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Have you ever considered living and working in the wonderful country of Japan? Commonly known as the 'Land of the Rising Sun', Japan effortlessly combines modern technology with a rich cultural history as well as being home to the world's third largest economy. The Japanese embrace a positive way of life, with some of the healthiest food on the planet. Japan can offer you an excellent opportunity to further your career whilst broadening your outlook on life.

Teaching in Japan

Japan is one of the most popular destinations for teachers looking to take their career overseas. Teachers can expect to earn higher salaries compared to other countries in Asia, with competitive benefit packages and enjoy the trappings of one of the most technologically advanced countries on the planet.

Working and living in Japan, offers excellent access to a unique culture and a country full of enriching traditions. You'll find an abundance of world class international, private and state schools for qualified teachers to choose from.

With the importance of education and strong academic performance ingrained in Japanese culture, schools are well funded and on the whole have excellent facilities. Students have a particularly strong work ethic and an enthusiasm to learn that helps to capture the hearts and minds of teachers who are fortunate enough to experience working and living in Japan.

There are more than 30 international schools in Japan, many of whom are members of the Japan Council of International Schools. They all teach in English and have plenty of vacancies throughout the year. Oh just to warn you, it’s not uncommon for teachers and students to come together to clean the classroom and canteen!

About Japan

Japan is located in East Asia, and is an island nation comprising of more than 6,800 islands, set within the Pacific Ocean. It's famous for sprawling high rise cities, imperial palaces, mountainous national parks and an impressive collection of ancient temples.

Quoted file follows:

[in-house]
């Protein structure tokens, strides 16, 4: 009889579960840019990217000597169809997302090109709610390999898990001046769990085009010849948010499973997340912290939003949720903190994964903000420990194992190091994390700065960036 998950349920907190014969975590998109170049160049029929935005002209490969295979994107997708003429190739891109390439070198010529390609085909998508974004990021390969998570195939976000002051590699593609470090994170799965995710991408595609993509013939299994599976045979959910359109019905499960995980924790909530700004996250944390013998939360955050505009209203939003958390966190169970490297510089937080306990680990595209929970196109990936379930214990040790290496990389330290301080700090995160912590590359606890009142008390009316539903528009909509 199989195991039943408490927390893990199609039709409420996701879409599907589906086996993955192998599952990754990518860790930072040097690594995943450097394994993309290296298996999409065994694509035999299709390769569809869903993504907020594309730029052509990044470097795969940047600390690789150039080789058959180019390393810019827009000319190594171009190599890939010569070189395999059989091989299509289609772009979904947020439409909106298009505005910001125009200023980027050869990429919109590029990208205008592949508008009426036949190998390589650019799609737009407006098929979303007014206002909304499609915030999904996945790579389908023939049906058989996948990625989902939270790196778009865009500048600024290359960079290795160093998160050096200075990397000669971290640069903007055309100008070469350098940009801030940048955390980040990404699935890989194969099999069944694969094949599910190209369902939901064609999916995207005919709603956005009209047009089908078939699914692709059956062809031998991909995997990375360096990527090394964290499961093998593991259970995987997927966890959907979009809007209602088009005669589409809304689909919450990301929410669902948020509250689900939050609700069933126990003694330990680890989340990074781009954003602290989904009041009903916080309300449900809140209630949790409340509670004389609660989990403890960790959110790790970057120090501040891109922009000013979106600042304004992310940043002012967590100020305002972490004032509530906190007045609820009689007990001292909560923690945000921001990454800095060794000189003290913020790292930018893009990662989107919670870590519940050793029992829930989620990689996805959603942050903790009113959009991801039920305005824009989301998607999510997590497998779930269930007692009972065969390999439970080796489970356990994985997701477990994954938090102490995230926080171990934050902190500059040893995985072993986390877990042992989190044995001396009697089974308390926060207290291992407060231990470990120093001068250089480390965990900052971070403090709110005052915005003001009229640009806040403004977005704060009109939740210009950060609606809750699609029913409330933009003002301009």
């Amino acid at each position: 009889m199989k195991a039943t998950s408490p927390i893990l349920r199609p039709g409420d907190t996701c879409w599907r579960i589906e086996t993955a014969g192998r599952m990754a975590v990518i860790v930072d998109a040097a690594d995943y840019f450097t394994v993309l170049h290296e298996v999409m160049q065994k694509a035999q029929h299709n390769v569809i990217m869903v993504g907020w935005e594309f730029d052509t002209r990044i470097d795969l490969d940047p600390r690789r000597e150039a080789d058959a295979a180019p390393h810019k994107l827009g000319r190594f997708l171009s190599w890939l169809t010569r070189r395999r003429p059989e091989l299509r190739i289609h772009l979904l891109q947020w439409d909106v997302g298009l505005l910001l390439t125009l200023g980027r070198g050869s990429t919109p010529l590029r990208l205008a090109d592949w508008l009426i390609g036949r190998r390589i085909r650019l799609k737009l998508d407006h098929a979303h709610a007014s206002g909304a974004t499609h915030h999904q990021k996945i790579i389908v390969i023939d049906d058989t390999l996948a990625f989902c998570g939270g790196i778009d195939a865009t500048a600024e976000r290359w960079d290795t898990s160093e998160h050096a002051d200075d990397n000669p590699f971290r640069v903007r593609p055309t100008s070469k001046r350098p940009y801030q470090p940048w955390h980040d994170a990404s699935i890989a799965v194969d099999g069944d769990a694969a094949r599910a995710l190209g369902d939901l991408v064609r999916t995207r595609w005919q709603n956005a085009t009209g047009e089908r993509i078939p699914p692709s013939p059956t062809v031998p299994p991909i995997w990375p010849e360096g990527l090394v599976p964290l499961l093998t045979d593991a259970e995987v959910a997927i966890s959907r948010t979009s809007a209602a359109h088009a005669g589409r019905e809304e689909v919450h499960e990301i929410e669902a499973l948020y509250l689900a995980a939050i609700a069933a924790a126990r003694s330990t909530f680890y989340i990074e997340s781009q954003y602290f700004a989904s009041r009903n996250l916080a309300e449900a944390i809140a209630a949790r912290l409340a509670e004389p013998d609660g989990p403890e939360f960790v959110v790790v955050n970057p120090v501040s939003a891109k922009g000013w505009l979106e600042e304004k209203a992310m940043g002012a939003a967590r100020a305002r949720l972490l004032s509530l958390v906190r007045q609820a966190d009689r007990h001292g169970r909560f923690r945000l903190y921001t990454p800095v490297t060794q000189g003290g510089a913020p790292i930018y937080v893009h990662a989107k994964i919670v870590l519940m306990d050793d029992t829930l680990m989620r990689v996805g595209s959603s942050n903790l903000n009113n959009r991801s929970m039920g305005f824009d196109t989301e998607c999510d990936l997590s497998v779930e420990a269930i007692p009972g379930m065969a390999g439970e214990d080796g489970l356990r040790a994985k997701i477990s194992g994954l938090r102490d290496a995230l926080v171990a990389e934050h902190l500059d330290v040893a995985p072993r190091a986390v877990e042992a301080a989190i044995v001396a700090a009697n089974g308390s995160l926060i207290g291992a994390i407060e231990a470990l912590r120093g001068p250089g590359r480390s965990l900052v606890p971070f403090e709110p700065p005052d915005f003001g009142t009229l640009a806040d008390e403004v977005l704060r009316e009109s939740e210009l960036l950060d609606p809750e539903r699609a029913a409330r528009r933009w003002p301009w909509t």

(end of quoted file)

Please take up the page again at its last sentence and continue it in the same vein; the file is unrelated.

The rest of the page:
Japanese culture is often described as being multifaceted and complex but also extremely fascinating. From the historical swashbuckling Samurai warrior to the nimble and picturesque tea sipping Geisha, the Japanese way of life is varied to say the least. An honest and polite exterior, ensures that Japanese society places a large amount of focus on everyone’s appearance and presentation.

Japan is full of contrasts, from the crowded capital of Tokyo with almost sky high buildings, youthful pop culture and loud neon signs to the more tranquil and refined city of Kyoto with thousands of Buddhist temples, Shinto shrines and red cherry blossom trees.

In terms of cuisine, Sushi is the national dish and noodles such as Soba are also popular. If you’re feeling adventurous and want to try a high end dish, you’ll have to order Kobe beef a special grade of meat from Wagyu cattle. Where the cows apparently drink beer, are massaged with rice wine and listen to classical music!

Don’t be put off by the 1,500 earthquakes Japan suffers every year as it is one of the safest countries on the planet in terms of accidents and crime rates. The country is also renowned for its punctuality with the average train delay of just 18 seconds!

Teachers who have made the move

Ever since I qualified as a teacher, my family and I had harboured aspirations to experience life abroad. After some advice from friends we decided to take a look at Dubai. It seemed to be a city that was full of opportunity, cultural diversity, great weather and of course financial benefits.
Anthony Hall
Dubai English Speaking School
After teaching in South Wales for four years, I knew that I needed a change and a challenge in my life. I decided I started to look for jobs abroad and applied online to various schools. After an interview in London, I was offered an outstanding opportunity at The English College in Dubai.
Ben Davie
PE Coordinator at Gems Wellington Sillicon Oasis School
I moved to Dubai in 2008, having spent my previous teaching career in Scotland. Working in Dubai was attractive because I was looking for a better work/life balance. I had visited many times, so was comfortable with the culture.
Joan Clark
Deputy Headteacher

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